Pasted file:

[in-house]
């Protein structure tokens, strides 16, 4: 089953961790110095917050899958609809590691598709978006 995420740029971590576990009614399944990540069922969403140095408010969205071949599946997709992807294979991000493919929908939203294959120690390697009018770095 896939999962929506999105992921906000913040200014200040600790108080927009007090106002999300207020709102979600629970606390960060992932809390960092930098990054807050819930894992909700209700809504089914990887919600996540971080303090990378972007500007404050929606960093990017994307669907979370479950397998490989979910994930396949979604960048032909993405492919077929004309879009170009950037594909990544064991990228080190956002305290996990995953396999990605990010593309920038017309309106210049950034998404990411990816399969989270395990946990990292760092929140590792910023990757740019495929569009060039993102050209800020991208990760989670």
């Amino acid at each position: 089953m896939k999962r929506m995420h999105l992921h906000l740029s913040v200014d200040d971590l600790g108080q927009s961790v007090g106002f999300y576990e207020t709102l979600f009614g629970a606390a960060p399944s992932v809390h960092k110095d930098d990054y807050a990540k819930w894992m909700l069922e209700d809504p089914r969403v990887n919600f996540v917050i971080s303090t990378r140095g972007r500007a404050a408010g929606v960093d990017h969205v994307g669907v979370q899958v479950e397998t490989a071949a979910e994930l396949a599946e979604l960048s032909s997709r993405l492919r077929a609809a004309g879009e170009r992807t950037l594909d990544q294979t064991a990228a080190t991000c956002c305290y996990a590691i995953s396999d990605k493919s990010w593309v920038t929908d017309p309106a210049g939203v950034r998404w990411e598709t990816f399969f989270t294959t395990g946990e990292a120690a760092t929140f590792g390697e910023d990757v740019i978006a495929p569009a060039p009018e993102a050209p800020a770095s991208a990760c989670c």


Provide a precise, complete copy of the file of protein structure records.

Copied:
[in-house]
């Protein structure tokens, strides 16, 4: 089953961790110095917050899958609809590691598709978006 995420740029971590576990009614399944990540069922969403140095408010969205071949599946997709992807294979991000493919929908939203294959120690390697009018770095 896939999962929506999105992921906000913040200014200040600790108080927009007090106002999300207020709102979600629970606390960060992932809390960092930098990054807050819930894992909700209700809504089914990887919600996540971080303090990378972007500007404050929606960093990017994307669907979370479950397998490989979910994930396949979604960048032909993405492919077929004309879009170009950037594909990544064991990228080190956002305290996990995953396999990605990010593309920038017309309106210049950034998404990411990816399969989270395990946990990292760092929140590792910023990757740019495929569009060039993102050209800020991208990760989670």
């Amino acid at each position: 089953m896939k999962r929506m995420h999105l992921h906000l740029s913040v200014d200040d971590l600790g108080q927009s961790v007090g106002f999300y576990e207020t709102l979600f009614g629970a606390a960060p399944s992932v809390h960092k110095d930098d990054y807050a990540k819930w894992m909700l069922e209700d809504p089914r969403v990887n919600f996540v917050i971080s303090t990378r140095g972007r500007a404050a408010g929606v960093d990017h969205v994307g669907v979370q899958v479950e397998t490989a071949a979910e994930l396949a599946e979604l960048s032909s997709r993405l492919r077929a609809a004309g879009e170009r992807t950037l594909d990544q294979t064991a990228a080190t991000c956002c305290y996990a590691i995953s396999d990605k493919s990010w593309v920038t929908d017309p309106a210049g939203v950034r998404w990411e598709t990816f399969f989270t294959t395990g946990e990292a120690a760092t929140f590792g390697e910023d990757v740019i978006a495929p569009a060039p009018e993102a050209p800020a770095s991208a990760c989670c």